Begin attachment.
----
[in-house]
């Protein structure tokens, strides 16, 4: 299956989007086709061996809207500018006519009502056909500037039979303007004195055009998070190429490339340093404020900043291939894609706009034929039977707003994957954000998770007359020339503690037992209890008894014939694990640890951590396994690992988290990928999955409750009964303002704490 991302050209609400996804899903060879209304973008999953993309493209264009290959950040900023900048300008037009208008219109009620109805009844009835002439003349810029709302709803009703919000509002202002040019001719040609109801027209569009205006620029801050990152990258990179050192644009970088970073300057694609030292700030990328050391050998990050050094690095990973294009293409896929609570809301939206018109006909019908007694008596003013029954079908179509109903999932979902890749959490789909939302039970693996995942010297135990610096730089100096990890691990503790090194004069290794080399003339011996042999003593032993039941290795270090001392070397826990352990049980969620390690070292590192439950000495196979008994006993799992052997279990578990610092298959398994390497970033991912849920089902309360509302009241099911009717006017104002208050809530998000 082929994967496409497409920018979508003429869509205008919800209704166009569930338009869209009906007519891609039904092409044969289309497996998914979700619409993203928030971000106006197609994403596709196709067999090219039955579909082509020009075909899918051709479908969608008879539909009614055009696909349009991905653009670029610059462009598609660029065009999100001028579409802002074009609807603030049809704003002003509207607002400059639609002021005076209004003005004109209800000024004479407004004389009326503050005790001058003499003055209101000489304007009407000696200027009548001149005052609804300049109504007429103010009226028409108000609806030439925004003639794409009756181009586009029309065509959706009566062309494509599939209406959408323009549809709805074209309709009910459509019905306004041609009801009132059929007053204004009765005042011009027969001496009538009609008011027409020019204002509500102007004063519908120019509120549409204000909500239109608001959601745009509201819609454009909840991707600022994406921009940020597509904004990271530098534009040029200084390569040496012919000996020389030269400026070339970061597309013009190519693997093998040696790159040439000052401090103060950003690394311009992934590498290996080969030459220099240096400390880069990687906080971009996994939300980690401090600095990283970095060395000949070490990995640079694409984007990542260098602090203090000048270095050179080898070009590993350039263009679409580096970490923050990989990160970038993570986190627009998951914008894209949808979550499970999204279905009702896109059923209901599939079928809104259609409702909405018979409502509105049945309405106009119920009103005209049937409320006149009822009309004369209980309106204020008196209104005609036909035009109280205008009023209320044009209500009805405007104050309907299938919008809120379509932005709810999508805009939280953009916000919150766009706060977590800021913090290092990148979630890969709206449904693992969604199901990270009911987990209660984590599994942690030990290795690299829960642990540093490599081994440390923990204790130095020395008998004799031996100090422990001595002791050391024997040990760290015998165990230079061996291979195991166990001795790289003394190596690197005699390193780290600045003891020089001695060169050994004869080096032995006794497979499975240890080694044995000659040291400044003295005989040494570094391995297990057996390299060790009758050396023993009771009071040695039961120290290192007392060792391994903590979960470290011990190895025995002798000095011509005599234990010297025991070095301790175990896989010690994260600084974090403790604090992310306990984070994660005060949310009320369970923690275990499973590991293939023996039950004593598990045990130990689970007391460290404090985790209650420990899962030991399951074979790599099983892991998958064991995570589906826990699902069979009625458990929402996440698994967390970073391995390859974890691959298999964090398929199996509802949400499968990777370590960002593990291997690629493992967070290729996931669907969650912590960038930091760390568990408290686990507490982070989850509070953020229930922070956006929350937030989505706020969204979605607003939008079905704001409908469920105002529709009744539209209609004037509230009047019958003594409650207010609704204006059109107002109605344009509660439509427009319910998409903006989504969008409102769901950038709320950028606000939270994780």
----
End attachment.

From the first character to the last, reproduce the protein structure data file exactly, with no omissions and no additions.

[in-house]
């Protein structure tokens, strides 16, 4: 299956989007086709061996809207500018006519009502056909500037039979303007004195055009998070190429490339340093404020900043291939894609706009034929039977707003994957954000998770007359020339503690037992209890008894014939694990640890951590396994690992988290990928999955409750009964303002704490 991302050209609400996804899903060879209304973008999953993309493209264009290959950040900023900048300008037009208008219109009620109805009844009835002439003349810029709302709803009703919000509002202002040019001719040609109801027209569009205006620029801050990152990258990179050192644009970088970073300057694609030292700030990328050391050998990050050094690095990973294009293409896929609570809301939206018109006909019908007694008596003013029954079908179509109903999932979902890749959490789909939302039970693996995942010297135990610096730089100096990890691990503790090194004069290794080399003339011996042999003593032993039941290795270090001392070397826990352990049980969620390690070292590192439950000495196979008994006993799992052997279990578990610092298959398994390497970033991912849920089902309360509302009241099911009717006017104002208050809530998000 082929994967496409497409920018979508003429869509205008919800209704166009569930338009869209009906007519891609039904092409044969289309497996998914979700619409993203928030971000106006197609994403596709196709067999090219039955579909082509020009075909899918051709479908969608008879539909009614055009696909349009991905653009670029610059462009598609660029065009999100001028579409802002074009609807603030049809704003002003509207607002400059639609002021005076209004003005004109209800000024004479407004004389009326503050005790001058003499003055209101000489304007009407000696200027009548001149005052609804300049109504007429103010009226028409108000609806030439925004003639794409009756181009586009029309065509959706009566062309494509599939209406959408323009549809709805074209309709009910459509019905306004041609009801009132059929007053204004009765005042011009027969001496009538009609008011027409020019204002509500102007004063519908120019509120549409204000909500239109608001959601745009509201819609454009909840991707600022994406921009940020597509904004990271530098534009040029200084390569040496012919000996020389030269400026070339970061597309013009190519693997093998040696790159040439000052401090103060950003690394311009992934590498290996080969030459220099240096400390880069990687906080971009996994939300980690401090600095990283970095060395000949070490990995640079694409984007990542260098602090203090000048270095050179080898070009590993350039263009679409580096970490923050990989990160970038993570986190627009998951914008894209949808979550499970999204279905009702896109059923209901599939079928809104259609409702909405018979409502509105049945309405106009119920009103005209049937409320006149009822009309004369209980309106204020008196209104005609036909035009109280205008009023209320044009209500009805405007104050309907299938919008809120379509932005709810999508805009939280953009916000919150766009706060977590800021913090290092990148979630890969709206449904693992969604199901990270009911987990209660984590599994942690030990290795690299829960642990540093490599081994440390923990204790130095020395008998004799031996100090422990001595002791050391024997040990760290015998165990230079061996291979195991166990001795790289003394190596690197005699390193780290600045003891020089001695060169050994004869080096032995006794497979499975240890080694044995000659040291400044003295005989040494570094391995297990057996390299060790009758050396023993009771009071040695039961120290290192007392060792391994903590979960470290011990190895025995002798000095011509005599234990010297025991070095301790175990896989010690994260600084974090403790604090992310306990984070994660005060949310009320369970923690275990499973590991293939023996039950004593598990045990130990689970007391460290404090985790209650420990899962030991399951074979790599099983892991998958064991995570589906826990699902069979009625458990929402996440698994967390970073391995390859974890691959298999964090398929199996509802949400499968990777370590960002593990291997690629493992967070290729996931669907969650912590960038930091760390568990408290686990507490982070989850509070953020229930922070956006929350937030989505706020969204979605607003939008079905704001409908469920105002529709009744539209209609004037509230009047019958003594409650207010609704204006059109107002109605344009509660439509427009319910998409903006989504969008409102769901950038709320950028606000939270994780």